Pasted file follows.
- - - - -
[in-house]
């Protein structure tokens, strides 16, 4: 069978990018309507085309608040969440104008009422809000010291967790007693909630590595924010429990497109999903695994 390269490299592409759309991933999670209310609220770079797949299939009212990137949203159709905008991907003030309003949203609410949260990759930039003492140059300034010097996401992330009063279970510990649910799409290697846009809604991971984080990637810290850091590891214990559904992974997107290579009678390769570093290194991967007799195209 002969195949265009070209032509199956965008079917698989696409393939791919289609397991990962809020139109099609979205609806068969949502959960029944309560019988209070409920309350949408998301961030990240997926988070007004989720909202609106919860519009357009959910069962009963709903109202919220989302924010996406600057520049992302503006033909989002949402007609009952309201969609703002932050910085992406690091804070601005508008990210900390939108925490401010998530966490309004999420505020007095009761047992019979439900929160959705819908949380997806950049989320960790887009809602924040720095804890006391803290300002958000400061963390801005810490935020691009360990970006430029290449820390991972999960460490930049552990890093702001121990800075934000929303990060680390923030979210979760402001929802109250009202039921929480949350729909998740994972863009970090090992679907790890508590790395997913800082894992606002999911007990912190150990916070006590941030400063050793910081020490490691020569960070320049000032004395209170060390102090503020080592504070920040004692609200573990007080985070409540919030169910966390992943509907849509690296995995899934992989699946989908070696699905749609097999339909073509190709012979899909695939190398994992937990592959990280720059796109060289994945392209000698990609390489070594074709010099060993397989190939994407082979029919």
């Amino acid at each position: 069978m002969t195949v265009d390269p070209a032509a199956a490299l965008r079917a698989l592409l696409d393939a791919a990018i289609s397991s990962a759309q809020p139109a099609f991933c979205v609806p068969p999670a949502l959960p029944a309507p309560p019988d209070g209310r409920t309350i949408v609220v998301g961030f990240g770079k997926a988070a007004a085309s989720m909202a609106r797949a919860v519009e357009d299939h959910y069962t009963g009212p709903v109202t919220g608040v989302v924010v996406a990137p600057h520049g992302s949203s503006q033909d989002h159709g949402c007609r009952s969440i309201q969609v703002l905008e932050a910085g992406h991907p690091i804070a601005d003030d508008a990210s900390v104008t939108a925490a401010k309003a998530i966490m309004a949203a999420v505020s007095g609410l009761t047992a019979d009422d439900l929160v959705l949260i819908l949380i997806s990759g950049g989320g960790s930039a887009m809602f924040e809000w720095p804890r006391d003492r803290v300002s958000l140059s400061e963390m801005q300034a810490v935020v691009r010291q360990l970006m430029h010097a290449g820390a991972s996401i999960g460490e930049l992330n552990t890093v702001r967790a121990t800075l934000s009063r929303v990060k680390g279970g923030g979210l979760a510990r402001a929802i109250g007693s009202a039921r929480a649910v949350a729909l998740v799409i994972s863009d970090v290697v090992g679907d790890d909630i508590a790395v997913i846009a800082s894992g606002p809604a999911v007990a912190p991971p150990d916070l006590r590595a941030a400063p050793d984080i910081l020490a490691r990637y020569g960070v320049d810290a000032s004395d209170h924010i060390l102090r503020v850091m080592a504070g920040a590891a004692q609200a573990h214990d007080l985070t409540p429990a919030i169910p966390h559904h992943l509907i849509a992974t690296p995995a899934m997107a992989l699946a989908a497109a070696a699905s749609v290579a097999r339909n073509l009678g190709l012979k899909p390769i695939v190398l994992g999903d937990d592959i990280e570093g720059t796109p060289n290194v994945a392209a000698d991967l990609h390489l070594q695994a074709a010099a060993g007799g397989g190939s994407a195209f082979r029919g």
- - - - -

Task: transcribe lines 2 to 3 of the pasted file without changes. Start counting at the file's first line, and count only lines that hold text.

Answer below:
């Protein structure tokens, strides 16, 4: 069978990018309507085309608040969440104008009422809000010291967790007693909630590595924010429990497109999903695994 390269490299592409759309991933999670209310609220770079797949299939009212990137949203159709905008991907003030309003949203609410949260990759930039003492140059300034010097996401992330009063279970510990649910799409290697846009809604991971984080990637810290850091590891214990559904992974997107290579009678390769570093290194991967007799195209 002969195949265009070209032509199956965008079917698989696409393939791919289609397991990962809020139109099609979205609806068969949502959960029944309560019988209070409920309350949408998301961030990240997926988070007004989720909202609106919860519009357009959910069962009963709903109202919220989302924010996406600057520049992302503006033909989002949402007609009952309201969609703002932050910085992406690091804070601005508008990210900390939108925490401010998530966490309004999420505020007095009761047992019979439900929160959705819908949380997806950049989320960790887009809602924040720095804890006391803290300002958000400061963390801005810490935020691009360990970006430029290449820390991972999960460490930049552990890093702001121990800075934000929303990060680390923030979210979760402001929802109250009202039921929480949350729909998740994972863009970090090992679907790890508590790395997913800082894992606002999911007990912190150990916070006590941030400063050793910081020490490691020569960070320049000032004395209170060390102090503020080592504070920040004692609200573990007080985070409540919030169910966390992943509907849509690296995995899934992989699946989908070696699905749609097999339909073509190709012979899909695939190398994992937990592959990280720059796109060289994945392209000698990609390489070594074709010099060993397989190939994407082979029919």
């Amino acid at each position: 069978m002969t195949v265009d390269p070209a032509a199956a490299l965008r079917a698989l592409l696409d393939a791919a990018i289609s397991s990962a759309q809020p139109a099609f991933c979205v609806p068969p999670a949502l959960p029944a309507p309560p019988d209070g209310r409920t309350i949408v609220v998301g961030f990240g770079k997926a988070a007004a085309s989720m909202a609106r797949a919860v519009e357009d299939h959910y069962t009963g009212p709903v109202t919220g608040v989302v924010v996406a990137p600057h520049g992302s949203s503006q033909d989002h159709g949402c007609r009952s969440i309201q969609v703002l905008e932050a910085g992406h991907p690091i804070a601005d003030d508008a990210s900390v104008t939108a925490a401010k309003a998530i966490m309004a949203a999420v505020s007095g609410l009761t047992a019979d009422d439900l929160v959705l949260i819908l949380i997806s990759g950049g989320g960790s930039a887009m809602f924040e809000w720095p804890r006391d003492r803290v300002s958000l140059s400061e963390m801005q300034a810490v935020v691009r010291q360990l970006m430029h010097a290449g820390a991972s996401i999960g460490e930049l992330n552990t890093v702001r967790a121990t800075l934000s009063r929303v990060k680390g279970g923030g979210l979760a510990r402001a929802i109250g007693s009202a039921r929480a649910v949350a729909l998740v799409i994972s863009d970090v290697v090992g679907d790890d909630i508590a790395v997913i846009a800082s894992g606002p809604a999911v007990a912190p991971p150990d916070l006590r590595a941030a400063p050793d984080i910081l020490a490691r990637y020569g960070v320049d810290a000032s004395d209170h924010i060390l102090r503020v850091m080592a504070g920040a590891a004692q609200a573990h214990d007080l985070t409540p429990a919030i169910p966390h559904h992943l509907i849509a992974t690296p995995a899934m997107a992989l699946a989908a497109a070696a699905s749609v290579a097999r339909n073509l009678g190709l012979k899909p390769i695939v190398l994992g999903d937990d592959i990280e570093g720059t796109p060289n290194v994945a392209a000698d991967l990609h390489l070594q695994a074709a010099a060993g007799g397989g190939s994407a195209f082979r029919g």